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82 expanded posterior area (the ano-jugal area or vannus), several fold lines may occur. The principal wing areas are the jugum, behind the jugal fold, and the clavus, the area between the claval furrow and jugal fold in wings without a vannus. The vannus extends between the clavus and the jugum and therefore includes any vannal fold lines. The remigium is the area anterior to the claval furrow.

Various other terms may be encountered in wing descriptions (Figure 3.27). Because the wing is approximately triangular, it has three margins: the anterior costal margin, lateral apical margin, and posterior anal margin. These margins form three angles: the humeral angle at the wing base, the apical angle between the costal and apical margins, and the anal angle (tornus) between the apical and anal margins. In Psocoptera, Hymenoptera, and Odonata an opaque or pigmented area, the pterostigma, is found near the costal margin of the wing. The areas between adjacent veins are referred to as cells, which may be open (when extending to the wing margin) or closed (when entirely surrounded by veins). The cells are named after the longitudinal vein that forms their anterior edge.

Wing Modifications. There are many modifications of the typical condition in which the insect has two pairs of triangle-shaped flapping wings. The modifications fall, however, into two broad categories: (1) Those that lead, directly or indirectly, to improved flight (see Wootton, 1992); and (2) those in which a wing takes on a function entirely unrelated to movement of the insect through the air. Both types of modification are possible in the same insect.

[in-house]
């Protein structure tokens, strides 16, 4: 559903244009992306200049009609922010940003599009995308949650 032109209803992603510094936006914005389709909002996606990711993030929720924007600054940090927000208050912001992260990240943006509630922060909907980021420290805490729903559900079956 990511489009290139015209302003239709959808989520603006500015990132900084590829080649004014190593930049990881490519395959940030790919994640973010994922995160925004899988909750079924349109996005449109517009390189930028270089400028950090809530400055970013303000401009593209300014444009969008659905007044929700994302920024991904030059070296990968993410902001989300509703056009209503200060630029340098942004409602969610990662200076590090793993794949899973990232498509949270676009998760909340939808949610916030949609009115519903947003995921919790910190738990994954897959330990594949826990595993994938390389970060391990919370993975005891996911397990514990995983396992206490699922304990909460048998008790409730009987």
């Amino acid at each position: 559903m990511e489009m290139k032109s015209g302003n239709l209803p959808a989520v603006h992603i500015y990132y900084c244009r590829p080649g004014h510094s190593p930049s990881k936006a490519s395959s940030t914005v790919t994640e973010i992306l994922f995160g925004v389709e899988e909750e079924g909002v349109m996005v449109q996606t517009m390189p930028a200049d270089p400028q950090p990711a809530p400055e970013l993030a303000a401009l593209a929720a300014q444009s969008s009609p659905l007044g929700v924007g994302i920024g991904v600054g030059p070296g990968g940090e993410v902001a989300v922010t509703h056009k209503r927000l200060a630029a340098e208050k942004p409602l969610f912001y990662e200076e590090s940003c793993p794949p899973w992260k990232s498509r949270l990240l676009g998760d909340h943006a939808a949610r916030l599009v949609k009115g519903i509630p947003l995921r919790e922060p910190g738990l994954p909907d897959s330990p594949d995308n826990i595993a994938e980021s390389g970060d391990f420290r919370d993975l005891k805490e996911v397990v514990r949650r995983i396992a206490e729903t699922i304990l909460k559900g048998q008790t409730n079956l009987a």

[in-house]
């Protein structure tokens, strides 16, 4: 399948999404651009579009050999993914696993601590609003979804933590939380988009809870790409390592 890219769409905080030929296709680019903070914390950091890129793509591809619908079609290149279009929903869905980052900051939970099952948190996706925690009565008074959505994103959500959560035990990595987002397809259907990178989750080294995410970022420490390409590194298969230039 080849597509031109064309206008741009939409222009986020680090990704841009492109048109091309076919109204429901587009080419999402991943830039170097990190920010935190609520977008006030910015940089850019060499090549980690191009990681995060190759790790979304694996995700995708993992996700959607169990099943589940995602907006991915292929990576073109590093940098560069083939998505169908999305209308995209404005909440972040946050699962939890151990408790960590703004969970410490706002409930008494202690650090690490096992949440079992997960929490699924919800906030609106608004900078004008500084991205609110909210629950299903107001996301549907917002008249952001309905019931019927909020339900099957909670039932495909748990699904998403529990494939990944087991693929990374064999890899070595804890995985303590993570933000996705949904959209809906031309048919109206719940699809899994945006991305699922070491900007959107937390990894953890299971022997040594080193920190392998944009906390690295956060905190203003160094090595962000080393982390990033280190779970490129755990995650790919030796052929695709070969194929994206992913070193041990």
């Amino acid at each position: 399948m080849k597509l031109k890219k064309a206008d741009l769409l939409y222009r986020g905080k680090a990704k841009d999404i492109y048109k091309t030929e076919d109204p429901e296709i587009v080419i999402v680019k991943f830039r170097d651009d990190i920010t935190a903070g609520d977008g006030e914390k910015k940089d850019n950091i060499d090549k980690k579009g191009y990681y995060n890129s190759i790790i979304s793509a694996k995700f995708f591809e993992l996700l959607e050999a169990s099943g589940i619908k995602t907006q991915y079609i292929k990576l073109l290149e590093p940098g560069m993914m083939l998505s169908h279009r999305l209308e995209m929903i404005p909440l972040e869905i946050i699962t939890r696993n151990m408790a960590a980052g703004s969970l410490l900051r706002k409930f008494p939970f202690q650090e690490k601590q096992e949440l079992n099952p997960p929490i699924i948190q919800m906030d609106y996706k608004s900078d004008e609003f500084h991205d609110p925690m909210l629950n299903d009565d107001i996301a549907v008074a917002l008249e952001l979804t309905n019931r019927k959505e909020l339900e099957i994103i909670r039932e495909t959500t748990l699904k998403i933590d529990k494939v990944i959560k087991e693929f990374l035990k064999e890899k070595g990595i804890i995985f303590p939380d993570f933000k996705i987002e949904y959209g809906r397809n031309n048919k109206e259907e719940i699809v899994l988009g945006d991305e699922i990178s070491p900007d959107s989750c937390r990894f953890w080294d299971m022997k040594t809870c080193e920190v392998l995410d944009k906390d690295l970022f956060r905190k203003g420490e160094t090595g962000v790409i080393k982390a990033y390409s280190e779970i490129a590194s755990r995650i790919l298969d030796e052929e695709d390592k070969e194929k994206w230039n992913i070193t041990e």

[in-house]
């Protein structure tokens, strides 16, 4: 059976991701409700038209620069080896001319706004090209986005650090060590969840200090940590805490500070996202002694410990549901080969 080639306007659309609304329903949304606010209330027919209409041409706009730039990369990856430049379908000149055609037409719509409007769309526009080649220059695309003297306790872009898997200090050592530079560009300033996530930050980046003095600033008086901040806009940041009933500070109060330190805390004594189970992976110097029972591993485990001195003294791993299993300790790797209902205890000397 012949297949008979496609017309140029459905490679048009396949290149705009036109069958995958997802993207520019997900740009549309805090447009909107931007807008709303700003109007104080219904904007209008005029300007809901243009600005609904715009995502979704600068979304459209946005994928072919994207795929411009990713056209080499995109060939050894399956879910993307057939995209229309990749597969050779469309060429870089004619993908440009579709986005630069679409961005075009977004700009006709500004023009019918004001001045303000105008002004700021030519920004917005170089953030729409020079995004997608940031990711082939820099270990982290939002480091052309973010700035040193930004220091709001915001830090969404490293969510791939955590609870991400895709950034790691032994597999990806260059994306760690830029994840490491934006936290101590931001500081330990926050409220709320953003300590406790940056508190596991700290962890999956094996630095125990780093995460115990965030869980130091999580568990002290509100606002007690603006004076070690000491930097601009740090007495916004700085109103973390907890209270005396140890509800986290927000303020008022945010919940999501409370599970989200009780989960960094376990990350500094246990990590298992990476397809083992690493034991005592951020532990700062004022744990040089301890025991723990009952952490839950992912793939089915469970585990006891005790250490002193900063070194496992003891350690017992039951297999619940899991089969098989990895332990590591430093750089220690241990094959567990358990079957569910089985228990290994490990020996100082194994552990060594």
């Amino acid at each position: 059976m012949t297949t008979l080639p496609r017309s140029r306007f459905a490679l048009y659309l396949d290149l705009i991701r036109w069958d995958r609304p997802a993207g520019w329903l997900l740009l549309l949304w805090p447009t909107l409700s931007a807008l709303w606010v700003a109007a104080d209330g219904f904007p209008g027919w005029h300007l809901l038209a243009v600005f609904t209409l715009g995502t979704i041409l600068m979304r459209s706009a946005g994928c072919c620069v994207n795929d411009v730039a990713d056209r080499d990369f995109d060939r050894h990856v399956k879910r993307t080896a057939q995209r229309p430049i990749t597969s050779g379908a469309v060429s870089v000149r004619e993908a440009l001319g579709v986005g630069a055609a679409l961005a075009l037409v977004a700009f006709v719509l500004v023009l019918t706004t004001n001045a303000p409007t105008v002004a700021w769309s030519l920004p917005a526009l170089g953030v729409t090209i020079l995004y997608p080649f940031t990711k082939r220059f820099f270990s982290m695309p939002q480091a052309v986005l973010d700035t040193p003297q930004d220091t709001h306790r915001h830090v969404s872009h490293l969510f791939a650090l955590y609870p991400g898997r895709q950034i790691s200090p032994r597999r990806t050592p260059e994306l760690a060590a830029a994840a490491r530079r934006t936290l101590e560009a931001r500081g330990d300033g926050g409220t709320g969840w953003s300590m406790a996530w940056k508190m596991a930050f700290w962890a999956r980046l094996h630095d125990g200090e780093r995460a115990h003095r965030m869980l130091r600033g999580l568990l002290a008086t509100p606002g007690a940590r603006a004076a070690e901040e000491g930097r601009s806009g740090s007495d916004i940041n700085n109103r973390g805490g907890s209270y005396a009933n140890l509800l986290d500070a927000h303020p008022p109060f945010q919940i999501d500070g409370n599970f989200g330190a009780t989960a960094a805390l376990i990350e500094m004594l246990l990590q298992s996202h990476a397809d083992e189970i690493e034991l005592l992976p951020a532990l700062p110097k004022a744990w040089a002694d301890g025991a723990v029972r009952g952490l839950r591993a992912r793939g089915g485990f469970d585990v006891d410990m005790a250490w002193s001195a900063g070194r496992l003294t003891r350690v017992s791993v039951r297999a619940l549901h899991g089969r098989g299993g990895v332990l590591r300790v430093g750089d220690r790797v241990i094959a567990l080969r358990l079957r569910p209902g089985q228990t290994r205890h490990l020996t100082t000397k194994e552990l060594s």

It seems that the two-winged condition is aerodynamically more efficient than the four-winged condition, and in a number of insect orders wing-coupling mechanisms have evolved that link together the fore and hind wings on the same side of the body (Tillyard, 1918). The precise nature of the coupling mechanism varies, but usually it consists of groups of hairs, the frenulum, on the anterior basal margin of the hind wing that interlocks with hairs or curved spines, the retinaculum, attached to various veins of the fore wing (Figure 3.28). The other way in which the two-winged condition has been achieved is through the loss, functionally speaking, of either the fore wings (in Coleoptera and male

Beekeeping for Beginners

Beekeeping for Beginners

The information in this book is useful to anyone wanting to start beekeeping as a hobby or a business. It was written for beginners. Those who have never looked into beekeeping, may not understand the meaning of the terminology used by people in the industry. We have tried to overcome the problem by giving explanations. We want you to be able to use this book as a guide in to beekeeping.

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